If I Had a Hammer

If I Had a Hammer headline

July 16, 1927
Los Angeles

“If I had a hammer
I’d hammer in the morning
I’d hammer in the evening…”
— “If I Had a Hammer”, written by Lee Hayes and Pete Seeger

Jacob Goldstein, President of Rothschild Mortgage and Finance, permanently ended his business partnership with the firm’s Vice President,Jacob Goldstein Joseph Stern, by bashing him four times over the head with a hammer and firing three bullets from a revolver into his body. It would have been less messy if only Goldstein had let an attorney handle the dissolution.

Goldstein denied premeditating the attack, which occurred in the company’s elaborately furnished offices at 505 Hellman Bank Building, and swore to police that he had acted in self-defense. According to Goldstein, Stern had behaved like a lunatic and had menaced him with a hammer during a quarrel over business matters. Goldstein further stated that he was in fear of his life when he wrenched the hammer away from his future former partner, and then used the tool to crush the man’s skull. The coup de grace was delivered with the revolver he had purchased the day before.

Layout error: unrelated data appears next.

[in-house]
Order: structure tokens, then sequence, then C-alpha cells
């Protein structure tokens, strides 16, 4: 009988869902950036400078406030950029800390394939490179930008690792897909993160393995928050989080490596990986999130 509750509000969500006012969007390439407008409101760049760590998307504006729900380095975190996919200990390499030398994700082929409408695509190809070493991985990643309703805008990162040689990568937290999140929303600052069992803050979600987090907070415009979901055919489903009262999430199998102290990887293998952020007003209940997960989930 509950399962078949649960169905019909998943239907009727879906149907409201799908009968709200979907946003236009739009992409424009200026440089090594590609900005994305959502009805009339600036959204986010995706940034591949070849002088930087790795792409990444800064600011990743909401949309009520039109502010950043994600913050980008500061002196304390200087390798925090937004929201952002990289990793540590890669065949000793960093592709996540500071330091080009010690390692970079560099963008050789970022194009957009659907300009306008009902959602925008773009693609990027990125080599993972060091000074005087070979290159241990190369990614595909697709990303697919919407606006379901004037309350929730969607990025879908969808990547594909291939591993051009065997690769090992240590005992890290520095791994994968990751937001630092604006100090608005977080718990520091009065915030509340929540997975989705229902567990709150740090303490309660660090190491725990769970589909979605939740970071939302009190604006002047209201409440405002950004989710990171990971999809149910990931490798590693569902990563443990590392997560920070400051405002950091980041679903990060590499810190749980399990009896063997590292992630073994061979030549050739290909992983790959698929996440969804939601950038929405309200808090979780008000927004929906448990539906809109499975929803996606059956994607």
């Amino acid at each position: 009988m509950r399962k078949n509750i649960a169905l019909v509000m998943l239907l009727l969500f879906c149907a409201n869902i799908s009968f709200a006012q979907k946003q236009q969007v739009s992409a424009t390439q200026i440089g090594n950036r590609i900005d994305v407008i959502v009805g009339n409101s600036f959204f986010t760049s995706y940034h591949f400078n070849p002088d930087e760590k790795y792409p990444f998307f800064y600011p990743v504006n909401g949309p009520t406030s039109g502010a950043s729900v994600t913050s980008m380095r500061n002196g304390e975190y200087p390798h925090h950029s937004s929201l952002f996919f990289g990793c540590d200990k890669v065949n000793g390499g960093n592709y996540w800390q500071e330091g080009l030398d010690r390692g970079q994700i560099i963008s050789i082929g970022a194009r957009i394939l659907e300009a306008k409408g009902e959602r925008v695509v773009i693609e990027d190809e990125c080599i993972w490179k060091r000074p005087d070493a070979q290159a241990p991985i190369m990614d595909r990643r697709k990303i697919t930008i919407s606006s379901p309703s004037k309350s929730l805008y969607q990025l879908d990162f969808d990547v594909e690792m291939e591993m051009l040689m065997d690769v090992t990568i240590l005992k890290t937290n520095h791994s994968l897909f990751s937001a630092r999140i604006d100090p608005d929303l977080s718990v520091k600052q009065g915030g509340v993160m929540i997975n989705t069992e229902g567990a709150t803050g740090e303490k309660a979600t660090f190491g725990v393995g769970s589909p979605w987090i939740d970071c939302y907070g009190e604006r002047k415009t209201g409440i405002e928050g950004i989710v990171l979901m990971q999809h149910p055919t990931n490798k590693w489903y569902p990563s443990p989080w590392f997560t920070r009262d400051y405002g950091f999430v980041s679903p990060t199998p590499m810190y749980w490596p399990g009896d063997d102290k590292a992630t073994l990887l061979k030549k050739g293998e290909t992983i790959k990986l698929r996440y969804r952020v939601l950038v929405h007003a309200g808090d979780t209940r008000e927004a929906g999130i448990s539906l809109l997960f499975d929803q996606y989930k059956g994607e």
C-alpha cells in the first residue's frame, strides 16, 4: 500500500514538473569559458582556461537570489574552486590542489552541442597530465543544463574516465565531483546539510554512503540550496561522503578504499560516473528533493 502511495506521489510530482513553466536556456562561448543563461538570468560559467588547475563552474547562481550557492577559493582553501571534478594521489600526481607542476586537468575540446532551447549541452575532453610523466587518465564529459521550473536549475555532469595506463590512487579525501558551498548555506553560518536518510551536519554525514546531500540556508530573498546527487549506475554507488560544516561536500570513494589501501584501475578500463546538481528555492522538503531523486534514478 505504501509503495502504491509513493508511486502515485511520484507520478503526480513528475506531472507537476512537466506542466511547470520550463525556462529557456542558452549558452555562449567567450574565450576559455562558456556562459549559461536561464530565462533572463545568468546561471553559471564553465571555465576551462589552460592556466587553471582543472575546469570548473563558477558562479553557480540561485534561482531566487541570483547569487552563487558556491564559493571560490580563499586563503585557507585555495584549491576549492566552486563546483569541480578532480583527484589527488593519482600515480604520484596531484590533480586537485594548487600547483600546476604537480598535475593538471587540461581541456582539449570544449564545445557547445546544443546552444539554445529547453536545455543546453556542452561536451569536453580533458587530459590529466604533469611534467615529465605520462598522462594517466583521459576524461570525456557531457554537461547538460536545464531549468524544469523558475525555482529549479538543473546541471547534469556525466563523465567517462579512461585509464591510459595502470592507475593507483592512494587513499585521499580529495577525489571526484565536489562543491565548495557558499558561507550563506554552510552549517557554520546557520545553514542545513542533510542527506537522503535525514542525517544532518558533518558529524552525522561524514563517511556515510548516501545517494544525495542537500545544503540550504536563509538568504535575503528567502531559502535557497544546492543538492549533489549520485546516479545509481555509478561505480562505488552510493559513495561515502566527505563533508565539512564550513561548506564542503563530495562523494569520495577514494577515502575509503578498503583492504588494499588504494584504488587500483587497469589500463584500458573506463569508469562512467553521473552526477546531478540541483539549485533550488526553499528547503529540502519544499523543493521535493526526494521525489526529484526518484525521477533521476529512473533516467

Police found Goldstein’s explanation unbelievable and charged him with first degree murder. Goldstein entered a not guilty plea at his arraignment but was later allowed to plead guilty to manslaughter, for which he received a sentence of from one to ten years in the state pen.

It’s not easy to get kicked out of California forever, but Jacob Goldstein managed it. On the condition that he would move to Forest Hills, New York to live with friends, 63-year-old Goldstein was paroled from San Quentin on February 24, 1933.